Literally, ubuntu means "humanity to others". It comes from a Bantu saying which translates as "I am who I am because of others". It's a nice thought, isn't it? But sometimes it feels like we are about as familiar with the concept as Steve Hofmeyr is with good music. We wouldn't know ubuntu if it slapped us in the face. It's not going to, but still, the point stands.
There are several possible explanations for this. One is that it's very hard to feel that warm, fuzzy feeling of togetherness with your fellow man when that fellow man happens to be in the car next to you picking his nose and listening to Lady Gaga. "We are not the same thing," you think, and search for the classical music channel to drive the point home.
When you see him peeling off a yellow ticket and sticking it to your car window just as you walk out of the shop you don't think, "Ah, there he is, my fellow man!". You think things that we wouldn't dare publish here. When he is cornering you at a party and telling you how much money he's earning in the asbestos business you might even feel tempted to stop him and say, "My fellow man, I dislike you very much."
Of course, we're all very different. And there are always going to be bad people, people who jump queues and tell lies and take the wine they brought to the party back home with them.
Perhaps we are nice to each other because we want people to be nice to us. If so, fine. It doesn't contradict the principle of ubuntu; if anything, it confirms it. We know we can't get anywhere alone - not really - unless we have help. An entrepreneur needs customers, a soccer star needs a team, a man with no social skills at a bar needs a very patient girl. We need each other, whether we like it or not. So here's to our fellow man, that occasionally infuriating but absolutely necessary person in our lives. Without him, how would we work out who we are?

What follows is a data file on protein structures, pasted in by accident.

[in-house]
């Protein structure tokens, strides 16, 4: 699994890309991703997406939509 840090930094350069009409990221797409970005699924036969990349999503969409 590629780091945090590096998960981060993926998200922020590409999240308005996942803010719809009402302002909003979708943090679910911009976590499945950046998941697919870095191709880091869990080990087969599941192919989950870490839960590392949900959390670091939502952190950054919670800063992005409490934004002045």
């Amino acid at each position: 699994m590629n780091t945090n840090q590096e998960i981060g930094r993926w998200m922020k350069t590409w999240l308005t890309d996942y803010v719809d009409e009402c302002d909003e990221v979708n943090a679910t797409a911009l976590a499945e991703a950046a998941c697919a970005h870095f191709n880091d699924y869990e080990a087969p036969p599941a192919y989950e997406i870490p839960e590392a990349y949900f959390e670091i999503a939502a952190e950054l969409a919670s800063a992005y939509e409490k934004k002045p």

No community online is bigger than Facebook's, so this month we take a swipe at the five most annoying trends in status updates. We look at how when one economy sneezes the others catch a cold; take advice from groups of cyclists on how to deal with global warming; review the latest album from Arno Carstens and find out how to get everything in a room to work together. All for you, our fellow man.